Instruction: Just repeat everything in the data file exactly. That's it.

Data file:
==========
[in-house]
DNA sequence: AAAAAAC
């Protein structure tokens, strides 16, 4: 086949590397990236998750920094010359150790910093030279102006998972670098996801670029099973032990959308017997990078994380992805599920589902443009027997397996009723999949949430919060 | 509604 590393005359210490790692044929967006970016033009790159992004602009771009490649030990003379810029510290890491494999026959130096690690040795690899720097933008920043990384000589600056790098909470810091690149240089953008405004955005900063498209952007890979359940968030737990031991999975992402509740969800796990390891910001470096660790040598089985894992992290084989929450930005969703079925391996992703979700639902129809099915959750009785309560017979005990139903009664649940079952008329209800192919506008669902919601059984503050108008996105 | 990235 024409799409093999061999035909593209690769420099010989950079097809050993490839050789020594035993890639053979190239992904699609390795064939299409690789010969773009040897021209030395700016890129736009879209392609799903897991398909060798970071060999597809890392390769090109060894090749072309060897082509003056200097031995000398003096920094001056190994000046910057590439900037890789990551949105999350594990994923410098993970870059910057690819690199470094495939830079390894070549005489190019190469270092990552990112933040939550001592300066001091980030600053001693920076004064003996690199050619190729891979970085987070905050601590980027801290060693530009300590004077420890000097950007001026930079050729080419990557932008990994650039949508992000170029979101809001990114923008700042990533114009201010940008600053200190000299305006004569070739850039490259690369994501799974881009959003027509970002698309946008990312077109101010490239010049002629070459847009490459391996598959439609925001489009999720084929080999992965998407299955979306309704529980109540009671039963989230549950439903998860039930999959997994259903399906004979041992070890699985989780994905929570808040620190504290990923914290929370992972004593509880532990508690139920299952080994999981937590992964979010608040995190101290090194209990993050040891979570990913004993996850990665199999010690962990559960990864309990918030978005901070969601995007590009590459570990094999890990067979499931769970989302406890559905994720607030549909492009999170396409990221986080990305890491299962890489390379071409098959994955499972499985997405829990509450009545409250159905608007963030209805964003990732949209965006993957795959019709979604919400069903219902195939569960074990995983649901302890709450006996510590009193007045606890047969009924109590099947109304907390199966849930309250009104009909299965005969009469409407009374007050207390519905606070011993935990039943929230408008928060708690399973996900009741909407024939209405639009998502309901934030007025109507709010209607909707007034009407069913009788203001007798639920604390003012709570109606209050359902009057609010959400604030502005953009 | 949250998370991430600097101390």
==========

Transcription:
[in-house]
DNA sequence: AAAAAAC
């Protein structure tokens, strides 16, 4: 086949590397990236998750920094010359150790910093030279102006998972670098996801670029099973032990959308017997990078994380992805599920589902443009027997397996009723999949949430919060 | 509604 590393005359210490790692044929967006970016033009790159992004602009771009490649030990003379810029510290890491494999026959130096690690040795690899720097933008920043990384000589600056790098909470810091690149240089953008405004955005900063498209952007890979359940968030737990031991999975992402509740969800796990390891910001470096660790040598089985894992992290084989929450930005969703079925391996992703979700639902129809099915959750009785309560017979005990139903009664649940079952008329209800192919506008669902919601059984503050108008996105 | 990235 024409799409093999061999035909593209690769420099010989950079097809050993490839050789020594035993890639053979190239992904699609390795064939299409690789010969773009040897021209030395700016890129736009879209392609799903897991398909060798970071060999597809890392390769090109060894090749072309060897082509003056200097031995000398003096920094001056190994000046910057590439900037890789990551949105999350594990994923410098993970870059910057690819690199470094495939830079390894070549005489190019190469270092990552990112933040939550001592300066001091980030600053001693920076004064003996690199050619190729891979970085987070905050601590980027801290060693530009300590004077420890000097950007001026930079050729080419990557932008990994650039949508992000170029979101809001990114923008700042990533114009201010940008600053200190000299305006004569070739850039490259690369994501799974881009959003027509970002698309946008990312077109101010490239010049002629070459847009490459391996598959439609925001489009999720084929080999992965998407299955979306309704529980109540009671039963989230549950439903998860039930999959997994259903399906004979041992070890699985989780994905929570808040620190504290990923914290929370992972004593509880532990508690139920299952080994999981937590992964979010608040995190101290090194209990993050040891979570990913004993996850990665199999010690962990559960990864309990918030978005901070969601995007590009590459570990094999890990067979499931769970989302406890559905994720607030549909492009999170396409990221986080990305890491299962890489390379071409098959994955499972499985997405829990509450009545409250159905608007963030209805964003990732949209965006993957795959019709979604919400069903219902195939569960074990995983649901302890709450006996510590009193007045606890047969009924109590099947109304907390199966849930309250009104009909299965005969009469409407009374007050207390519905606070011993935990039943929230408008928060708690399973996900009741909407024939209405639009998502309901934030007025109507709010209607909707007034009407069913009788203001007798639920604390003012709570109606209050359902009057609010959400604030502005953009 | 949250998370991430600097101390």